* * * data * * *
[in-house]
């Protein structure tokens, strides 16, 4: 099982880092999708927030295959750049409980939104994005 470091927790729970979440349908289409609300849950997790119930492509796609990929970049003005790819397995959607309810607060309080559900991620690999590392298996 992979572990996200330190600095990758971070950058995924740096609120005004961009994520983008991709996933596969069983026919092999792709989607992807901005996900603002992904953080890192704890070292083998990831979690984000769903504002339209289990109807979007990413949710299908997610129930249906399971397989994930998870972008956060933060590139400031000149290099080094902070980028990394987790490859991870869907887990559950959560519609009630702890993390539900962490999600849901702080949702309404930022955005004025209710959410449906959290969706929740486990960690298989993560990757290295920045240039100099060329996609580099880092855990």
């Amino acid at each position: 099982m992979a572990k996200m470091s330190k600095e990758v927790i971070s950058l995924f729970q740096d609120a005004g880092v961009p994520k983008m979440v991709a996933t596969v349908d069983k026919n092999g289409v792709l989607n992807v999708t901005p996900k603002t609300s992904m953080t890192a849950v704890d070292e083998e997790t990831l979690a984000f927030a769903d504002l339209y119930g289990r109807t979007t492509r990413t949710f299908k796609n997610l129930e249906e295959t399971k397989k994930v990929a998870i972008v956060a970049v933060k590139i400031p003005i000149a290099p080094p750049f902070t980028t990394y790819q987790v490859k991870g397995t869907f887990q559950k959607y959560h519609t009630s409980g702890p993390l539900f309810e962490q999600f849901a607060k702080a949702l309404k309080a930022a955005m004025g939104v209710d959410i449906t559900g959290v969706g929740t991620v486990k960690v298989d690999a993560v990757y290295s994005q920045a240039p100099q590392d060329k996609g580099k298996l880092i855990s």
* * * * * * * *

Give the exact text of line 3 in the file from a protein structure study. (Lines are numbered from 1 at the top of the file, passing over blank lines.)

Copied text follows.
């Amino acid at each position: 099982m992979a572990k996200m470091s330190k600095e990758v927790i971070s950058l995924f729970q740096d609120a005004g880092v961009p994520k983008m979440v991709a996933t596969v349908d069983k026919n092999g289409v792709l989607n992807v999708t901005p996900k603002t609300s992904m953080t890192a849950v704890d070292e083998e997790t990831l979690a984000f927030a769903d504002l339209y119930g289990r109807t979007t492509r990413t949710f299908k796609n997610l129930e249906e295959t399971k397989k994930v990929a998870i972008v956060a970049v933060k590139i400031p003005i000149a290099p080094p750049f902070t980028t990394y790819q987790v490859k991870g397995t869907f887990q559950k959607y959560h519609t009630s409980g702890p993390l539900f309810e962490q999600f849901a607060k702080a949702l309404k309080a930022a955005m004025g939104v209710d959410i449906t559900g959290v969706g929740t991620v486990k960690v298989d690999a993560v990757y290295s994005q920045a240039p100099q590392d060329k996609g580099k298996l880092i855990s």